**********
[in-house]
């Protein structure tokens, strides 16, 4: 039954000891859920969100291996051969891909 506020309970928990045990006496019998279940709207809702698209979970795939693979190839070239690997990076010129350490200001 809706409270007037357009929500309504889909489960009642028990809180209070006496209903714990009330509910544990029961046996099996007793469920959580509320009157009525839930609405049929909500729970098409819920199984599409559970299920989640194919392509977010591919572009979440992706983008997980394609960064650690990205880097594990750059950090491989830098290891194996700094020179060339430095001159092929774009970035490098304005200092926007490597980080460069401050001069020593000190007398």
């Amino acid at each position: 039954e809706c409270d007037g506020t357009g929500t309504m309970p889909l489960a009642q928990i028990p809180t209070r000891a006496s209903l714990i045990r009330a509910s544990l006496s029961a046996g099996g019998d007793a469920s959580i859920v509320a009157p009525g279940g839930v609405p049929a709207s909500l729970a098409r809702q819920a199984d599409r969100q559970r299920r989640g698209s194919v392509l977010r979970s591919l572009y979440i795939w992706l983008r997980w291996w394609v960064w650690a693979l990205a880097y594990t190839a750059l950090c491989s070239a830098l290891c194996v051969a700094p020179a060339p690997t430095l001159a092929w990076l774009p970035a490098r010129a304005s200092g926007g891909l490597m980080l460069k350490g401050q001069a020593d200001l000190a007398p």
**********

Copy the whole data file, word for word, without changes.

[in-house]
């Protein structure tokens, strides 16, 4: 039954000891859920969100291996051969891909 506020309970928990045990006496019998279940709207809702698209979970795939693979190839070239690997990076010129350490200001 809706409270007037357009929500309504889909489960009642028990809180209070006496209903714990009330509910544990029961046996099996007793469920959580509320009157009525839930609405049929909500729970098409819920199984599409559970299920989640194919392509977010591919572009979440992706983008997980394609960064650690990205880097594990750059950090491989830098290891194996700094020179060339430095001159092929774009970035490098304005200092926007490597980080460069401050001069020593000190007398």
């Amino acid at each position: 039954e809706c409270d007037g506020t357009g929500t309504m309970p889909l489960a009642q928990i028990p809180t209070r000891a006496s209903l714990i045990r009330a509910s544990l006496s029961a046996g099996g019998d007793a469920s959580i859920v509320a009157p009525g279940g839930v609405p049929a709207s909500l729970a098409r809702q819920a199984d599409r969100q559970r299920r989640g698209s194919v392509l977010r979970s591919l572009y979440i795939w992706l983008r997980w291996w394609v960064w650690a693979l990205a880097y594990t190839a750059l950090c491989s070239a830098l290891c194996v051969a700094p020179a060339p690997t430095l001159a092929w990076l774009p970035a490098r010129a304005s200092g926007g891909l490597m980080l460069k350490g401050q001069a020593d200001l000190a007398p």